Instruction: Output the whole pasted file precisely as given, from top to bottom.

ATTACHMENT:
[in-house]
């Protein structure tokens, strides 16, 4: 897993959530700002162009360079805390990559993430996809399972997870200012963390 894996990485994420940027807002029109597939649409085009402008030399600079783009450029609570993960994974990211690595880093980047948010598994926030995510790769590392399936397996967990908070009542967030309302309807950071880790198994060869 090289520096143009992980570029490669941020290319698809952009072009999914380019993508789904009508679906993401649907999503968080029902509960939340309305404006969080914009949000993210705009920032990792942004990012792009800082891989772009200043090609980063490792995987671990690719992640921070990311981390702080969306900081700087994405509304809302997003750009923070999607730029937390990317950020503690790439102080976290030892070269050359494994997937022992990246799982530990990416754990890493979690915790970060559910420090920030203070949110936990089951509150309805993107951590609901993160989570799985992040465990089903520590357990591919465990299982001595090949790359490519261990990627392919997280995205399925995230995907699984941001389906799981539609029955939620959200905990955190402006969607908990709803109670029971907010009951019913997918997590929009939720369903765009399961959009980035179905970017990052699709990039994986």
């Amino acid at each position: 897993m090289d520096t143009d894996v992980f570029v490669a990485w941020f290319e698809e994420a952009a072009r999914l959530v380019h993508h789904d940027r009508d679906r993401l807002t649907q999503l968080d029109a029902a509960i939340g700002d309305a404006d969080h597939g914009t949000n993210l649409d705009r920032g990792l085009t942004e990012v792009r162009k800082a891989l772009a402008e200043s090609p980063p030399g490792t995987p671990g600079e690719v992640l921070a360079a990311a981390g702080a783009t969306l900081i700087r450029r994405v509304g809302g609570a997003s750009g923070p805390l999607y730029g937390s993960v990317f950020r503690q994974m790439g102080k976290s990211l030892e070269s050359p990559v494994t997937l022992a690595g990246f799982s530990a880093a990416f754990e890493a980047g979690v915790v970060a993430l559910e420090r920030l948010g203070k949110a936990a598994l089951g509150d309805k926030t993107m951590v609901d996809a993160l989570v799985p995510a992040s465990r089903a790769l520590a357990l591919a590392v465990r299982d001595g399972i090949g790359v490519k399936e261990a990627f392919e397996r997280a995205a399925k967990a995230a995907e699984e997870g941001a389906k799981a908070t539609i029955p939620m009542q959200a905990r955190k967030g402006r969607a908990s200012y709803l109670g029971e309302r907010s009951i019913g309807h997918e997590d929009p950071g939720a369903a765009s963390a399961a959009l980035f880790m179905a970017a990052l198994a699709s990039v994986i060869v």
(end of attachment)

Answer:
[in-house]
């Protein structure tokens, strides 16, 4: 897993959530700002162009360079805390990559993430996809399972997870200012963390 894996990485994420940027807002029109597939649409085009402008030399600079783009450029609570993960994974990211690595880093980047948010598994926030995510790769590392399936397996967990908070009542967030309302309807950071880790198994060869 090289520096143009992980570029490669941020290319698809952009072009999914380019993508789904009508679906993401649907999503968080029902509960939340309305404006969080914009949000993210705009920032990792942004990012792009800082891989772009200043090609980063490792995987671990690719992640921070990311981390702080969306900081700087994405509304809302997003750009923070999607730029937390990317950020503690790439102080976290030892070269050359494994997937022992990246799982530990990416754990890493979690915790970060559910420090920030203070949110936990089951509150309805993107951590609901993160989570799985992040465990089903520590357990591919465990299982001595090949790359490519261990990627392919997280995205399925995230995907699984941001389906799981539609029955939620959200905990955190402006969607908990709803109670029971907010009951019913997918997590929009939720369903765009399961959009980035179905970017990052699709990039994986």
């Amino acid at each position: 897993m090289d520096t143009d894996v992980f570029v490669a990485w941020f290319e698809e994420a952009a072009r999914l959530v380019h993508h789904d940027r009508d679906r993401l807002t649907q999503l968080d029109a029902a509960i939340g700002d309305a404006d969080h597939g914009t949000n993210l649409d705009r920032g990792l085009t942004e990012v792009r162009k800082a891989l772009a402008e200043s090609p980063p030399g490792t995987p671990g600079e690719v992640l921070a360079a990311a981390g702080a783009t969306l900081i700087r450029r994405v509304g809302g609570a997003s750009g923070p805390l999607y730029g937390s993960v990317f950020r503690q994974m790439g102080k976290s990211l030892e070269s050359p990559v494994t997937l022992a690595g990246f799982s530990a880093a990416f754990e890493a980047g979690v915790v970060a993430l559910e420090r920030l948010g203070k949110a936990a598994l089951g509150d309805k926030t993107m951590v609901d996809a993160l989570v799985p995510a992040s465990r089903a790769l520590a357990l591919a590392v465990r299982d001595g399972i090949g790359v490519k399936e261990a990627f392919e397996r997280a995205a399925k967990a995230a995907e699984e997870g941001a389906k799981a908070t539609i029955p939620m009542q959200a905990r955190k967030g402006r969607a908990s200012y709803l109670g029971e309302r907010s009951i019913g309807h997918e997590d929009p950071g939720a369903a765009s963390a399961a959009l980035f880790m179905a970017a990052l198994a699709s990039v994986i060869v």